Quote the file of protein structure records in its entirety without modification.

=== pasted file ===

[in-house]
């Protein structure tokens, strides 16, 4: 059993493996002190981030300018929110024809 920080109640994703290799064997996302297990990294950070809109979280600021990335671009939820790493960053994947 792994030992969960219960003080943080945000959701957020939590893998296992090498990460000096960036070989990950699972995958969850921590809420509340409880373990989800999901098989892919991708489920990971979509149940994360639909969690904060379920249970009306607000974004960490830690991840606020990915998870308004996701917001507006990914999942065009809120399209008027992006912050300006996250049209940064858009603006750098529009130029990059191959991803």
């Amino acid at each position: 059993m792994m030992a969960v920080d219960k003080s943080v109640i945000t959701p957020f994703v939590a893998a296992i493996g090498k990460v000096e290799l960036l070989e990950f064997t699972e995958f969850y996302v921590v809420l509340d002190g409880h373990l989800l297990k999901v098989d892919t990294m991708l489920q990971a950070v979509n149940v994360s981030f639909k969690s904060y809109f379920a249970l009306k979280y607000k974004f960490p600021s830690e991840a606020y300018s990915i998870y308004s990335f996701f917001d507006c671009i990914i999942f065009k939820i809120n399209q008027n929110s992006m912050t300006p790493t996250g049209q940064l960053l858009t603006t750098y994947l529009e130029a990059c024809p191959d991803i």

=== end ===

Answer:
[in-house]
């Protein structure tokens, strides 16, 4: 059993493996002190981030300018929110024809 920080109640994703290799064997996302297990990294950070809109979280600021990335671009939820790493960053994947 792994030992969960219960003080943080945000959701957020939590893998296992090498990460000096960036070989990950699972995958969850921590809420509340409880373990989800999901098989892919991708489920990971979509149940994360639909969690904060379920249970009306607000974004960490830690991840606020990915998870308004996701917001507006990914999942065009809120399209008027992006912050300006996250049209940064858009603006750098529009130029990059191959991803």
């Amino acid at each position: 059993m792994m030992a969960v920080d219960k003080s943080v109640i945000t959701p957020f994703v939590a893998a296992i493996g090498k990460v000096e290799l960036l070989e990950f064997t699972e995958f969850y996302v921590v809420l509340d002190g409880h373990l989800l297990k999901v098989d892919t990294m991708l489920q990971a950070v979509n149940v994360s981030f639909k969690s904060y809109f379920a249970l009306k979280y607000k974004f960490p600021s830690e991840a606020y300018s990915i998870y308004s990335f996701f917001d507006c671009i990914i999942f065009k939820i809120n399209q008027n929110s992006m912050t300006p790493t996250g049209q940064l960053l858009t603006t750098y994947l529009e130029a990059c024809p191959d991803i």